Other Group

Equity Research Institute (ERI)

Website:

dornsife.usc.edu/eri%20

Location:

Los Angeles, CA

Formation:

2020

Type:

University Research Center

Director:

Manuel Pastor

The Equity Research Institute (ERI) is a think tank housed within the University of Southern California (USC). ERI focuses on issues related to race in social policy, supports increased welfare spending, endorses fundamental changes to United States immigration policy, and espouses environmentalist positions on climate.

Background

Equity Research Institute was formed in 2020 when two separate think tanks housed within USC, the Program for Environmental and Regional Equity (PERE) and the Center for the Study of Immigrant Integration (CSII), joined together into one organization. [1]

Activities

Equity Research Institute focuses on issues related to race-centric social policy, advocacy for increased welfare spending, fundamental changes to United States immigration policy, and climate alarmism.

Race-Focused Climate Policy

ERI makes various alarmist claims relating to climate change, including the notion that because “every aspect of our economy and our society is dependent upon fossil fuels,” society must make fundamental changes to how people work and live  to achieve significant reductions in greenhouse gas emissions. [2]

ERI acknowledges that many high-paying jobs will be lost in transitioning from non-weather dependent to weather dependent sources of energy, [3] and believes that the appropriate policy response to this outcome is to ensure that new weather dependent jobs go to low-income communities of color, referred to as “environmental justice communities” as opposed to communities that have traditionally worked in the energy production sector. [4]

ERI also advocates for government intervention in energy policy and corporate welfare for weather deponent sources of energy. [5] ERI highlights that the average job in California pays an annual salary of $50,014, whereas the average annual salary in the energy sector is $87,785. [6]

ERI reasons that the transition to weather dependent sources of energy can potentially lead to lower paying jobs in the energy sector. [7] In addition, ERI highlights, by comparing solar panel installation jobs to traditional energy production jobs, that a lower percentage of solar panel installation jobs constitute full-time work compared to jobs available in the non-weather dependent energy sector. [8] ERI argues that the government should intervene and provide funding to weather-dependent energy producers to maintain the income and quality of benefits available to workers in the energy sector. [9]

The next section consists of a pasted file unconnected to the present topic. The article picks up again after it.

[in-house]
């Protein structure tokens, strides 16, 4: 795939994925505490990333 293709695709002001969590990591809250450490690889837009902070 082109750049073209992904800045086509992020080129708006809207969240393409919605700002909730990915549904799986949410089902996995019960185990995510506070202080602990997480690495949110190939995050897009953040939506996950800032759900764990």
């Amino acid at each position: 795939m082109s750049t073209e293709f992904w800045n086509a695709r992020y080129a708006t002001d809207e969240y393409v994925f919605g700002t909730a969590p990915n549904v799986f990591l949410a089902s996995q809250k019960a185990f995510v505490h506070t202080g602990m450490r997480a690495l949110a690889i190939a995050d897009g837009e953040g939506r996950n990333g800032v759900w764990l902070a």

Immigration Policy

ERI argues that structural changes must be made to the United States’ immigration policy to increase immigration rates, and characterizes concerns related to negative outcomes of drastic and rapid demographic changes as nothing more than “racism, nativism,” and “mobilized fear.” [10]

ERI argues than one of the key initiatives that California has adopted, and which other states should adopt to increase immigration and integration, is to extend state benefits that are traditionally limited to citizens to immigrant populations. [11] The state-funded benefits which ERI argues should be extended to immigrant populations include public health care, low-income housing, and in-state tuition rates irrespective of immigration status. [12]

ERI advocates that state funded benefits should be provided not only to legal immigrants, but also illegal immigrants, and that other states should follow California in issuing drivers licenses to illegal immigrants and allowing them to vote in local elections. [13] ERI refers to this broader schema as the “California Package,” which acts as a workaround against federal immigration laws by extending the same or nearly the same rights to immigrants as United States citizens through state laws. [14]

ERI argues that government sponsored housing for immigrants is another method that states should adopt to increase immigration and assimilation. [15] Under California law, state sponsored housing facilities cannot discriminate between citizen, immigrant, and illegal immigrant applicants. [16] In addition, ERI has praised California’s SB 600 as an example of good immigration and assimilation policy. [17] SB 600 stipulates that private landlords in California cannot discriminate based on immigration and citizenship in providing housing. [18]

ERI has praised California for adopting policies that seek to evade and obstruct efforts by the federal government to uphold United States immigration laws. [19] These efforts include laws preventing employers from utilizing the federal E-Verify program that determines eligibility for work in the United States, California’s Transparency and Responsibility Using State Tools (TRUST) Act (AB 4) which prohibits local law enforcement from reporting illegal immigrants detained for low level non-violent crimes to the federal government for deportation proceedings, and the Truth Act, which provides illegal immigrants within the state of California the right to refuse to answer questions during Immigration, Customs and Enforcement (ICE) questioning. [20]